treatment: molecules are assumed to lose vibrational energy through discrete

(binary) collisions with individual solvent molecules. Not every such collision is likely to be equally effective, but one might surmise, as is the case

in the gas phase, that the fraction of collisions that do succeed in transferring energy might be largely independent of the features of the surrounding

solvent. If one proceeds with this assumption and blithely goes on to regard

the collisions as completely uncorrelated (18–20), the net result is that the

rate of energy loss by a dissolved vibrating molecule can be written as

the simple product of the collision rate — a condensed-phase quantity, but

one independent of any specifics of vibrational dynamics — and the fraction of effective collisions — something reflecting the details of what the

two-body dynamics would be in isolation.

Probably the most appropriate first response to this model is to regard

it as contrary to any legitimate, microscopically detailed view of what

liquids are about (21–23). The principal problem is that it is not at all

clear that there is such a thing as a well-defined collision in a dense liquid.

Each molecule in a liquid is constantly being jostled by on the order of a

dozen neighboring molecules. Indeed, were we to try to define “collisions”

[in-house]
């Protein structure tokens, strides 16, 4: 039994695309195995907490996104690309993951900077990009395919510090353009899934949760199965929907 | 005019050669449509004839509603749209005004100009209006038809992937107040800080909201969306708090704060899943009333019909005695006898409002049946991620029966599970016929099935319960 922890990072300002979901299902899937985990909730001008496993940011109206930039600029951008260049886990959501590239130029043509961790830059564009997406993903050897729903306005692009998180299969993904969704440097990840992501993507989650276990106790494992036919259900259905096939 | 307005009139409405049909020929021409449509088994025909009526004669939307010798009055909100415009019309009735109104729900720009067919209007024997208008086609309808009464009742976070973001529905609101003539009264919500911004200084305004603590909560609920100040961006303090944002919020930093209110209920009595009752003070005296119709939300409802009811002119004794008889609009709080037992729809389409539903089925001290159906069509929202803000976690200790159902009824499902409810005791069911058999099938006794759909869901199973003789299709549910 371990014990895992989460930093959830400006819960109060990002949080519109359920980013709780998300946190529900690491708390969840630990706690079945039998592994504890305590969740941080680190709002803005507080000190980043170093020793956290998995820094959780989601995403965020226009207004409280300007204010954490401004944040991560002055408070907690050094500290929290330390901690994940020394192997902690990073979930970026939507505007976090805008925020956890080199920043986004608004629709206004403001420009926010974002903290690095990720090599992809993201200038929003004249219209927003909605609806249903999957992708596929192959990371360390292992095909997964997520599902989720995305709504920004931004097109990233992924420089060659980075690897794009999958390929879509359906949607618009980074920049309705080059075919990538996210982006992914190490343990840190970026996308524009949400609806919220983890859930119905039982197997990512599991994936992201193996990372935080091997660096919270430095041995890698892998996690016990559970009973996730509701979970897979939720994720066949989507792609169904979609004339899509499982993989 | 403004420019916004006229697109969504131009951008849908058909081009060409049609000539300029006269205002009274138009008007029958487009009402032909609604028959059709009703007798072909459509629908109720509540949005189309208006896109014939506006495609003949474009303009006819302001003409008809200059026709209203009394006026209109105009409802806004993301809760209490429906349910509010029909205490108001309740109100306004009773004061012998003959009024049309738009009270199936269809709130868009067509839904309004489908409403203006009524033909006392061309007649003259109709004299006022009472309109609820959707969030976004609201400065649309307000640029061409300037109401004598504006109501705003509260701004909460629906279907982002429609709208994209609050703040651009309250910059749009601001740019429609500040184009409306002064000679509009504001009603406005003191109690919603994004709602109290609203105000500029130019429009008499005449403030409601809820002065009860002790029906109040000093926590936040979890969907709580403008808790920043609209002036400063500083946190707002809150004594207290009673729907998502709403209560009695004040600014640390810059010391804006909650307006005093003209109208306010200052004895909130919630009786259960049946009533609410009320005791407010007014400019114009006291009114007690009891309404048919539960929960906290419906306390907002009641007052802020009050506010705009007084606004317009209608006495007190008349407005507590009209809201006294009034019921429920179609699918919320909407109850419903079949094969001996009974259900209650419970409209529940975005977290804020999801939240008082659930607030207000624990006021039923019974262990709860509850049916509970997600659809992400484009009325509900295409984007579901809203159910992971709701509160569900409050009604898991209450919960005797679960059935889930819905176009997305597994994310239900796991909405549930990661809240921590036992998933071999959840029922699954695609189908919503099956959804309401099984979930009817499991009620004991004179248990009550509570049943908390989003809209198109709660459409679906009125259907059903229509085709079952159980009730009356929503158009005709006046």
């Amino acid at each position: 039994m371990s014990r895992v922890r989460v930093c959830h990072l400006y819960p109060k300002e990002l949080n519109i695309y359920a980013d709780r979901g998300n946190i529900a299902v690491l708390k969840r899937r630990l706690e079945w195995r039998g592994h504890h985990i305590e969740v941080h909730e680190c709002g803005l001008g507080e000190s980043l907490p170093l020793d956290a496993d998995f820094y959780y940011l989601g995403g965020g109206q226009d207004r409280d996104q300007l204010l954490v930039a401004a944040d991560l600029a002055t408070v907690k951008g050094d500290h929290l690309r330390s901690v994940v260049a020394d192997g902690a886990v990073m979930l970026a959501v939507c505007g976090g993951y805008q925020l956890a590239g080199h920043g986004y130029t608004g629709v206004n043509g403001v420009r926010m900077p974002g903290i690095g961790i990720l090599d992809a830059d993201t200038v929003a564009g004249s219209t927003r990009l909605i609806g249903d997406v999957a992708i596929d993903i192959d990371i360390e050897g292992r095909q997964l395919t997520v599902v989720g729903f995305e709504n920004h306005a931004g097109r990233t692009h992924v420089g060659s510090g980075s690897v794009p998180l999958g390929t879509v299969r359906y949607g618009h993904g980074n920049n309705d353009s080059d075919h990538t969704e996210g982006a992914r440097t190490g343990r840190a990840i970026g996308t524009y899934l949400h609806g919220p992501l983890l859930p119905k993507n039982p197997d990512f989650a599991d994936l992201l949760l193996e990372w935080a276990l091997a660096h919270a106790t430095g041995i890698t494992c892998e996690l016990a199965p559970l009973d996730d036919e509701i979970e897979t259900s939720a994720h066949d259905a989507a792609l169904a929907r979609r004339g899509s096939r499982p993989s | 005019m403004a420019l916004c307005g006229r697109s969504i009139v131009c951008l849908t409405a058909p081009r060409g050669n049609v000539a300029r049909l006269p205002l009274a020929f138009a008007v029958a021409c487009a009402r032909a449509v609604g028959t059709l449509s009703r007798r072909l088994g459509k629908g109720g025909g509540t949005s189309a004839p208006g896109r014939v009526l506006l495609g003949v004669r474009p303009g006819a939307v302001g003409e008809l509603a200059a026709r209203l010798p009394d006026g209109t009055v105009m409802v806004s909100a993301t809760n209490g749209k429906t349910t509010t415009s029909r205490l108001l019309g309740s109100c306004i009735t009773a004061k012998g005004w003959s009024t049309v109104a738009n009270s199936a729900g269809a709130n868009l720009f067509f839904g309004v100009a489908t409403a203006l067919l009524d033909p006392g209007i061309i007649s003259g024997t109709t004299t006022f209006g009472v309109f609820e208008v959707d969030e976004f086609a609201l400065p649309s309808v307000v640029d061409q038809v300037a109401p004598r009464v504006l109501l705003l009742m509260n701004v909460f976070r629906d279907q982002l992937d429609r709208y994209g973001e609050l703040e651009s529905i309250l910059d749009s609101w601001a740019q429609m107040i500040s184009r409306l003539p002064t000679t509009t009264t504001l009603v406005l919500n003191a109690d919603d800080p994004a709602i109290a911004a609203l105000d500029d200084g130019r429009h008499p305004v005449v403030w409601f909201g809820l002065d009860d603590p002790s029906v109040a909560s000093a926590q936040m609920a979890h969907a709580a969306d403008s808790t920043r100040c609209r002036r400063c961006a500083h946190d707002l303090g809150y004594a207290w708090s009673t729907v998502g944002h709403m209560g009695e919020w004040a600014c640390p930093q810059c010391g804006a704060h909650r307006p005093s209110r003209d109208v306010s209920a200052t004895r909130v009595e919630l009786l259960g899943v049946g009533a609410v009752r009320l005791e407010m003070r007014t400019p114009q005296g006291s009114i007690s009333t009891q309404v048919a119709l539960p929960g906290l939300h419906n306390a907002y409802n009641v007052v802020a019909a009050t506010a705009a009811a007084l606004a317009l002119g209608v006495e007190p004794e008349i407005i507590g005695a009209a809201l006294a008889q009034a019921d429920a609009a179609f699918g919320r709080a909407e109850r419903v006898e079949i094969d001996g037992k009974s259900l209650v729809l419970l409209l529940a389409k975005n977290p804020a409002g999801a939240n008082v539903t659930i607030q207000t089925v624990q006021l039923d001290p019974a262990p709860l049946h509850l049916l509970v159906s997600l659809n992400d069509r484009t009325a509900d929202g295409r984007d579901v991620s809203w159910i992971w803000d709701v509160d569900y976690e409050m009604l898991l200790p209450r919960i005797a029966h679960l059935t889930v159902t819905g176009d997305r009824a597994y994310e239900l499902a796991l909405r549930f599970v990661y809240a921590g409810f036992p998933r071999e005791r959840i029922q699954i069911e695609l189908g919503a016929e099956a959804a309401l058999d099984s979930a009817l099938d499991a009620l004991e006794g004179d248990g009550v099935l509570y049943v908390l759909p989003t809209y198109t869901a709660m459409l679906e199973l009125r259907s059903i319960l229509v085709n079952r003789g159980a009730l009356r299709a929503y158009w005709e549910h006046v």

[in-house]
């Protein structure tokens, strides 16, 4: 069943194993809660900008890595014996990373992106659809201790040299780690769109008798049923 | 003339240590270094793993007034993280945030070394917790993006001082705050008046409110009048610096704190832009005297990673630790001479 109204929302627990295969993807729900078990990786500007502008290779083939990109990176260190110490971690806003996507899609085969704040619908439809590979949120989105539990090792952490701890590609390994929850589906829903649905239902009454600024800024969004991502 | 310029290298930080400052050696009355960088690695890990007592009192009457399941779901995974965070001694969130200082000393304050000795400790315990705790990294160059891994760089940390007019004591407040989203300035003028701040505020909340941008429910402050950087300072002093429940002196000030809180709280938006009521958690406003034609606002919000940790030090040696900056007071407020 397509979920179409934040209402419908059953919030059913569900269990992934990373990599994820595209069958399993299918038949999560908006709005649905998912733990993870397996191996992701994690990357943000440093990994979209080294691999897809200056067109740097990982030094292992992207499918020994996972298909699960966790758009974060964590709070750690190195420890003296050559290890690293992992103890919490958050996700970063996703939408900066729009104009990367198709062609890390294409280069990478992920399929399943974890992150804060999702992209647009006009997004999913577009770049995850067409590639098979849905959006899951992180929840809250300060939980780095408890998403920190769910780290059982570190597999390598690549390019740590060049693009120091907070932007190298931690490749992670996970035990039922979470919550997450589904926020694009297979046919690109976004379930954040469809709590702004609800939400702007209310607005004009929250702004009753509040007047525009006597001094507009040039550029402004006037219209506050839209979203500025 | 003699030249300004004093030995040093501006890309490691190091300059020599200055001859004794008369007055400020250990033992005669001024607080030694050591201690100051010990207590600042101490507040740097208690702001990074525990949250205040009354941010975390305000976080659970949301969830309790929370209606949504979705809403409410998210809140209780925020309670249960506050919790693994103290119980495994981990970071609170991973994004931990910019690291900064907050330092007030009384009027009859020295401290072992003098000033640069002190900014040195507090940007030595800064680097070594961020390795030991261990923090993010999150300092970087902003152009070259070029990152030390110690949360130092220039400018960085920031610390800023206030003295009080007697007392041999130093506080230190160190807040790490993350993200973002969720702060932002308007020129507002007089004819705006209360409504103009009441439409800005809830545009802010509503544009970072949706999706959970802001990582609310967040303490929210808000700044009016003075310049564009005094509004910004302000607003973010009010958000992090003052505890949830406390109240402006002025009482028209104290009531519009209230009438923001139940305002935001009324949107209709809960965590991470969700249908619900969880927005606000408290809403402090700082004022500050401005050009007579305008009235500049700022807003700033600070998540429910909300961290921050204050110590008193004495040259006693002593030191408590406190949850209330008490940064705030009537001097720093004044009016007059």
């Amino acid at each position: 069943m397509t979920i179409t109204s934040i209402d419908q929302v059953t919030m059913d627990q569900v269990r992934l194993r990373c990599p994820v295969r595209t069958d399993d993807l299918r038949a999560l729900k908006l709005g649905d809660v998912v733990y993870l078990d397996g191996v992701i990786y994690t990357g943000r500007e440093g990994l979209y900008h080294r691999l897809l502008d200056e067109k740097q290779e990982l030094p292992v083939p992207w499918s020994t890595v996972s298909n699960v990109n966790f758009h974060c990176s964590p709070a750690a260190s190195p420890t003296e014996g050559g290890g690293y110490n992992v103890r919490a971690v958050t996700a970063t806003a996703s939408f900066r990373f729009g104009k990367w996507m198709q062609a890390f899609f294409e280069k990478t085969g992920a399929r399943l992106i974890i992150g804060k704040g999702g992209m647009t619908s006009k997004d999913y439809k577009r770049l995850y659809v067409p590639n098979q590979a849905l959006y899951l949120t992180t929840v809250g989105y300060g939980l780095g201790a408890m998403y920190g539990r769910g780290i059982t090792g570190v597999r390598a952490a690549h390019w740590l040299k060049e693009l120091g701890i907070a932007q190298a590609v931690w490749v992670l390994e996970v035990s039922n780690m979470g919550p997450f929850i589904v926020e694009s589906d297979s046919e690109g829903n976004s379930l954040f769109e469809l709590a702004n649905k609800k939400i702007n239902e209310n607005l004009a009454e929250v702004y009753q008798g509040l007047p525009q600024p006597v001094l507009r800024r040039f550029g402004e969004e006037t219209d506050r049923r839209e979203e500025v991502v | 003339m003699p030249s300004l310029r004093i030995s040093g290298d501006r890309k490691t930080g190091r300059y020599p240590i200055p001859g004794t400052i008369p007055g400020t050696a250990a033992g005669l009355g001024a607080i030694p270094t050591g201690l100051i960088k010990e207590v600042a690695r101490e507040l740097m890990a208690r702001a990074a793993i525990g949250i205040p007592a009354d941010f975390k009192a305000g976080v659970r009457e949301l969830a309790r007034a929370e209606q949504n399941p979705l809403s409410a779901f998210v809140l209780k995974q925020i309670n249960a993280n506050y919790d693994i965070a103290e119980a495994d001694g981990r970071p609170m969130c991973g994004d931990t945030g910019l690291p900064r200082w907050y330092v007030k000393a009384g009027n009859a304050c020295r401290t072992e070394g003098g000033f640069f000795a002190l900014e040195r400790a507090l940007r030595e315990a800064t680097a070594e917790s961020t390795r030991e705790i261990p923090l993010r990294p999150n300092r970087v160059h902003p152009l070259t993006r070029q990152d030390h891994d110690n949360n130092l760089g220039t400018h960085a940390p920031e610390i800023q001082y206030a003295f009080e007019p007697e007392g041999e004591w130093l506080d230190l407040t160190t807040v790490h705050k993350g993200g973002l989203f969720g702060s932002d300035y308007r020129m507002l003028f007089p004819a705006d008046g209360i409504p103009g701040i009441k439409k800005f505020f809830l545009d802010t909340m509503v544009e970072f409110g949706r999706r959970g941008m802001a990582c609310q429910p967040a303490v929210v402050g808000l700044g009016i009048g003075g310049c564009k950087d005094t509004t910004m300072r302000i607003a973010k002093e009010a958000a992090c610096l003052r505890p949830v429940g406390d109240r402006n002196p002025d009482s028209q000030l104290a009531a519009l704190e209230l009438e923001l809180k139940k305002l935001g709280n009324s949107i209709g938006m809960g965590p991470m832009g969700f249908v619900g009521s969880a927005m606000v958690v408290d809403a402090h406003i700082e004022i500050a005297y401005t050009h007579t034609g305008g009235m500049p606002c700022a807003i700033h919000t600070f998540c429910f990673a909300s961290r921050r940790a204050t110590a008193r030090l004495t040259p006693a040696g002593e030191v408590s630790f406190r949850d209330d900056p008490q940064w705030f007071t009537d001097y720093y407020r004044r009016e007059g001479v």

strictly as changes in our solute’s potential energy caused by motion of the

solvent, we would be hard pressed to find a time when collisions were not

happening (24).

We should hasten to note that these fundamental difficulties do not

mean that this theory does not often “work.” The most common application of IBC theory points to its particularly simple prediction for the

dependence of relaxation rates on the thermodynamic state of the solvent:

with the Enskog estimate of collision rates, the ratio of vibrational relaxation rates at two different liquid densities 1 and 2 is just the ratio of the

local solvent densities [ 1 g1 R / 2 g2 R ], where g r is the solute-solvent

radial distribution function and R defines the solute-solvent distance at

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Mechanisms of Vibrational Relaxation


which an energy-relaxing collision is presumed to take place (13,22,25).

These kinds of ratios of rates are, in fact, often well predicted by such

expressions. There is some evidence as well that ratios of rates stemming from different excited vibrational states can also be rationalized quite

nicely (16). The fact remains though, that because of its gas-phase roots,

the IBC theory per se could never provide us with the tools necessary to

discover the genuine molecular mechanisms by which vibrational energy

relaxes in liquids. The need to postulate an arbitrary solute-solvent collision

distance R (and the extraordinary sensitivity to the precise value chosen)

serves as a warning sign that the theory does not bear too close an examination (15).

By the same token, of course, just because a model has its home in

the condensed-phase world does not mean that it is any more suited to our

purposes. It is not impossible to think about vibrational energy relaxation

from a diametrically opposite limit, to regard the relaxation as a dissipation

of heat into the surrounding, more or less continuous, medium (26,27).